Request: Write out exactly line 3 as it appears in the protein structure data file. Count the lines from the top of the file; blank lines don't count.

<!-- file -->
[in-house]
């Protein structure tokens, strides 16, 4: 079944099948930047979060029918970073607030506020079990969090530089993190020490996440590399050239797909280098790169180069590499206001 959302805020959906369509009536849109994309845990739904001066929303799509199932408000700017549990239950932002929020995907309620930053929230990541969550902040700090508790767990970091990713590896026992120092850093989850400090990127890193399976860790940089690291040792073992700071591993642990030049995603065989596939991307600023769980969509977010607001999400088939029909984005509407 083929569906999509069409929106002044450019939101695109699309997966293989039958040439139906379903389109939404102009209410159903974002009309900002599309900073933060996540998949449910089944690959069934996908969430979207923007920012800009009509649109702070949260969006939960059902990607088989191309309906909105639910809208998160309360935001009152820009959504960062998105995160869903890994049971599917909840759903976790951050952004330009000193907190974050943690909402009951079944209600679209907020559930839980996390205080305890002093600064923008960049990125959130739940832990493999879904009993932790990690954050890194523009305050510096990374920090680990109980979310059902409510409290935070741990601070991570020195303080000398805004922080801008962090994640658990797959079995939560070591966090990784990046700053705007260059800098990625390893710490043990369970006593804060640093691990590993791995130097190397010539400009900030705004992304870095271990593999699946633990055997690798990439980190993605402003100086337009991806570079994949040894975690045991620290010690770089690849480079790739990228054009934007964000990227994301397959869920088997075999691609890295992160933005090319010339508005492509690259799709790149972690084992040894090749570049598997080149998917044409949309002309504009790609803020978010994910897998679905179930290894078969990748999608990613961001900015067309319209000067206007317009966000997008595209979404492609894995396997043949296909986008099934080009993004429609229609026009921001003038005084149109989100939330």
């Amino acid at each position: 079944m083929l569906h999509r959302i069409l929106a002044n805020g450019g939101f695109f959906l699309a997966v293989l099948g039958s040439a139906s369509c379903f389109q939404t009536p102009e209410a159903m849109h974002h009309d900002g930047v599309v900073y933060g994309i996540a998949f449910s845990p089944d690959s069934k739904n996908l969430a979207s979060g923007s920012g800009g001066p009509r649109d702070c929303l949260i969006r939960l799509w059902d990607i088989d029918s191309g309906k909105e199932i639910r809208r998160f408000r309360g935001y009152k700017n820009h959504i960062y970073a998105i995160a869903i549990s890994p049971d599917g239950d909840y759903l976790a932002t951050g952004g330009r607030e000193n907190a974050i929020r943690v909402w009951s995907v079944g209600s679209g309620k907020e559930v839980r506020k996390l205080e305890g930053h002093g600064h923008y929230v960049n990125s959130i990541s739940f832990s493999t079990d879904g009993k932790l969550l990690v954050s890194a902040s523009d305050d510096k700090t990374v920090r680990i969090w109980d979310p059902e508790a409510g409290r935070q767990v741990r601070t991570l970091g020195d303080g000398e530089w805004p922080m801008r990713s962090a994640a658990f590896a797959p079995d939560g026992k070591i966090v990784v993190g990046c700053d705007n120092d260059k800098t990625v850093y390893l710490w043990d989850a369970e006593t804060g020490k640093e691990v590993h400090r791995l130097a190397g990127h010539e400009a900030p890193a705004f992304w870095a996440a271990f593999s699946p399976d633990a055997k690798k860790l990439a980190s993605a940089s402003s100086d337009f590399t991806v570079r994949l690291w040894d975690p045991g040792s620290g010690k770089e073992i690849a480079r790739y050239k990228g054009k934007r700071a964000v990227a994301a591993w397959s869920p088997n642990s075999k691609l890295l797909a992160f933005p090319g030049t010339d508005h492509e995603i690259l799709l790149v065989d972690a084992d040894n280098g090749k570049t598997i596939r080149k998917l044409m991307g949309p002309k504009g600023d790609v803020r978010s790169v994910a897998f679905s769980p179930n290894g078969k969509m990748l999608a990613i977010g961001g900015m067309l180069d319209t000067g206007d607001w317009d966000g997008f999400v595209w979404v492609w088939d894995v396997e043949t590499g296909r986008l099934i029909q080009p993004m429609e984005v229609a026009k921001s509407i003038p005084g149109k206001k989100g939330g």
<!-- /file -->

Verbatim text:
């Amino acid at each position: 079944m083929l569906h999509r959302i069409l929106a002044n805020g450019g939101f695109f959906l699309a997966v293989l099948g039958s040439a139906s369509c379903f389109q939404t009536p102009e209410a159903m849109h974002h009309d900002g930047v599309v900073y933060g994309i996540a998949f449910s845990p089944d690959s069934k739904n996908l969430a979207s979060g923007s920012g800009g001066p009509r649109d702070c929303l949260i969006r939960l799509w059902d990607i088989d029918s191309g309906k909105e199932i639910r809208r998160f408000r309360g935001y009152k700017n820009h959504i960062y970073a998105i995160a869903i549990s890994p049971d599917g239950d909840y759903l976790a932002t951050g952004g330009r607030e000193n907190a974050i929020r943690v909402w009951s995907v079944g209600s679209g309620k907020e559930v839980r506020k996390l205080e305890g930053h002093g600064h923008y929230v960049n990125s959130i990541s739940f832990s493999t079990d879904g009993k932790l969550l990690v954050s890194a902040s523009d305050d510096k700090t990374v920090r680990i969090w109980d979310p059902e508790a409510g409290r935070q767990v741990r601070t991570l970091g020195d303080g000398e530089w805004p922080m801008r990713s962090a994640a658990f590896a797959p079995d939560g026992k070591i966090v990784v993190g990046c700053d705007n120092d260059k800098t990625v850093y390893l710490w043990d989850a369970e006593t804060g020490k640093e691990v590993h400090r791995l130097a190397g990127h010539e400009a900030p890193a705004f992304w870095a996440a271990f593999s699946p399976d633990a055997k690798k860790l990439a980190s993605a940089s402003s100086d337009f590399t991806v570079r994949l690291w040894d975690p045991g040792s620290g010690k770089e073992i690849a480079r790739y050239k990228g054009k934007r700071a964000v990227a994301a591993w397959s869920p088997n642990s075999k691609l890295l797909a992160f933005p090319g030049t010339d508005h492509e995603i690259l799709l790149v065989d972690a084992d040894n280098g090749k570049t598997i596939r080149k998917l044409m991307g949309p002309k504009g600023d790609v803020r978010s790169v994910a897998f679905s769980p179930n290894g078969k969509m990748l999608a990613i977010g961001g900015m067309l180069d319209t000067g206007d607001w317009d966000g997008f999400v595209w979404v492609w088939d894995v396997e043949t590499g296909r986008l099934i029909q080009p993004m429609e984005v229609a026009k921001s509407i003038p005084g149109k206001k989100g939330g």